This article is a part of Discere’s ‘Insights with Experts’ series, where Discere co-founders Joao and Shyam interview professionals across various industries. Read more here.
Episode 49: Molina Asthana – Vice President at the Law Institute of Victoria – Insights With Experts – by Oracui
- Episode 49: Molina Asthana – Vice President at the Law Institute of Victoria
- Episode 48: Jeremy Jacobs – Co-Founder and Managing Director of Raise Bakery
- Episode 47: Raghvi Arya – Head of Fund at Edventure, VC Scout at Open Scout
- Episode 46: Vincent Candrawinata – Founder of Renovatio
- Episode 45: Vannary Kong – Founder of the US-ASEAN Youth Council
Priya Krishnan is the founder of KLAY, the largest owned pre-school chain in India with over 200 centres. KLAY has enabled over 20,000 women to get back into the workforce. In addition, KLAY also employed 3,500 women in its GPW Top 100 team. Priya has won numerous awards, some of them include ET Startup Women Entrepreneur of the Year 2019 and ET NOW Business Leader of the Year 2020. Beyond entrepreneurship, Priya has over 20 years of experience in numerous strategic, corporate and leadership roles which spans across multiple continents.
A Quick Summary
It was the combination of a passion and mission that motivated Priya Krishnan to start KLAY. Being someone who has years of experience in not just entrepreneurship but working in a corporate environment, Priya could genuinely empathise with women who faced the choice of caring for their children or remaining in the workforce. While Priya was fortunate enough to have good quality childcare and remain at her job, she noticed many other people in her teams quitting due to a lack of good quality childcare. Priya strongly believed that all women should have the choice to remain in the workforce as they wish while having access to quality childcare. This prompted Priya to start KLAY, the result was a company that allowed 20,000 women (and counting) to get back into the workforce.
When asked about the challenges Priya faced as an entrepreneur, she spoke about the overwhelming accountability that can often be placed on your shoulders, specifically stating that “Entrepreneurship can be a lonely journey”. Priya talked about 3 lessons she learnt as an Entrepreneur:
- Surround yourself with people who have the ability to support you on your journey. Whether it’s friends, family or co-workers.
- Be conscious of how your teammates and workers evolve as your business moves forward. The mindset of your first set of employees may not be identical to the 5th or 6th wave of employees, as an entrepreneur one needs to be able to sympathise with this constant change.
- Ensuring your business vision is carried over as you attempt to expand. Whether its private equity or venture capital, the other end should be able to acknowledge your vision and intentions for the company.
When asked about the qualities and characteristics Priya looks for as she brings new people into her business, she spoke about four features:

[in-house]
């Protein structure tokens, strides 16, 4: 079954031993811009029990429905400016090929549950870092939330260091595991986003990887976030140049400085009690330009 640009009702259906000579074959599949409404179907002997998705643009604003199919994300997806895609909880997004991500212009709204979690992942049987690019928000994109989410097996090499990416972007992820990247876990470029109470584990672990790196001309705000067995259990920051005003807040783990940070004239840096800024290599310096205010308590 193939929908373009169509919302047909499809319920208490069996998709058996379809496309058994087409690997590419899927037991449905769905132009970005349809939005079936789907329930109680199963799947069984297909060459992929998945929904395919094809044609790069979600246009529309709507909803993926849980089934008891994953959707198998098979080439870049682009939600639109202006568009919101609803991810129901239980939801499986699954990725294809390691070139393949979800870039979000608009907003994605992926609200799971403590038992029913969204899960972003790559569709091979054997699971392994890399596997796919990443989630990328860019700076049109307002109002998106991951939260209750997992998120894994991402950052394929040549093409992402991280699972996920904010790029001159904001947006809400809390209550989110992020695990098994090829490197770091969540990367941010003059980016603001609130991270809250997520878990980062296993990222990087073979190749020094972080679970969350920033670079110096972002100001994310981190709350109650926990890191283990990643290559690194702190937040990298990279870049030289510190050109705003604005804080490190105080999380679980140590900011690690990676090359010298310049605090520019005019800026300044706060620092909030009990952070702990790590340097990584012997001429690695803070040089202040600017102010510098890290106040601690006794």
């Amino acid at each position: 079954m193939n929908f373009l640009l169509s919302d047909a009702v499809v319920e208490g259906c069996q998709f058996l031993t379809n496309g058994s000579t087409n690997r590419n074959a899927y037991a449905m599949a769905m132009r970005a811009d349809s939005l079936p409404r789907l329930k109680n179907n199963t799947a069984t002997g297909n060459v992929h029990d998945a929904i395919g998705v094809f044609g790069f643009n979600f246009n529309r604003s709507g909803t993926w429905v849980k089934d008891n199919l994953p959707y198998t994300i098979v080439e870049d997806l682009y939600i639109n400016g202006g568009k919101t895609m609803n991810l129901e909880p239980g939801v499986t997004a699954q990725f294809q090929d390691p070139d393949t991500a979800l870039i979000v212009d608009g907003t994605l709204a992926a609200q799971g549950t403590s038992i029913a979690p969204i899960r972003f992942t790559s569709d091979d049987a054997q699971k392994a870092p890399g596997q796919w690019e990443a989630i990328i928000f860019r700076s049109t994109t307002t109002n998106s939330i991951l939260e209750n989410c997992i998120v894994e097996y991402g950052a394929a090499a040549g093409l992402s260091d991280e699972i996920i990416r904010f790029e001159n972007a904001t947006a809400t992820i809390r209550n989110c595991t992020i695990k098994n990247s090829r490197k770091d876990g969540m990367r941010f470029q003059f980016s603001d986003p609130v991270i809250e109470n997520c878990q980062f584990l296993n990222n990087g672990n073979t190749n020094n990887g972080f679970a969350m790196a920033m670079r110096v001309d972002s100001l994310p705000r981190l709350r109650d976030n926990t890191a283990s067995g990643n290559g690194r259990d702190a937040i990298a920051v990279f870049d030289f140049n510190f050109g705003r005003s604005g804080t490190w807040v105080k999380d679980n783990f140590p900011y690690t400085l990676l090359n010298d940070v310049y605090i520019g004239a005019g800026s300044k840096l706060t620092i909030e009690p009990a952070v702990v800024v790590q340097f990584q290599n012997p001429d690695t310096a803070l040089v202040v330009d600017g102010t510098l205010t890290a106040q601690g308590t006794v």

- Attitude. Whether it’s possessing a growth mindset or being positively predisposed, this is a key indicator of their approach to the business.
- Experiences. For example, indicators like whether this person has lived in the same city for all their lives or stuck with the same set of friends can provide insights into their social approach.
- Skills. Considering the uncertainty of which skills will be in demand in the future, Priya expects this quality to rank lower as time goes on. What Priya looks for is specifically the potential of a person to learn new skills and be open to change.
- Work ethic. From schooling life to previous jobs, knowing how the person has functioned in their past experience is a good indicator of how they will function at your firm.
- Personal Discipline. This revolves around not necessarily how the person will balance their work lives with personal lives, but otherwise integrate it with them through discipline.
Priya’s overall judgment takes into account a confluence of factors, however as a concluding statement, Priya would often empathise and question whether she would want to work for the person she is hiring, if the answer is yes, she is presented with a pretty good indication of the person.
When asked about the importance of possessing a role model, Priya states that everyone should have one, however should not be limited by only a singular figure. From Priya’s point of view, she talked about having utmost respect for her mother and tried to emulate her qualities throughout her life. In addition, she talked about other figures she looked up to such as Indra Nooyi, an inspirational leader who currently stands as CEO of Pepsico. The effect of having a role model can be amplified by the extent to which we are clear about the qualities of them we wish to emulate.
To conclude the interview, Priya left us with a valuable piece of advice. That we should maintain trust in ourselves and not be dependent on external validation. Using an example of social media, Priya talked about the need to not peg the value of ourselves to the amount of likes/comments/views we receive. Instead, we should trust our instincts and believe in ourselves.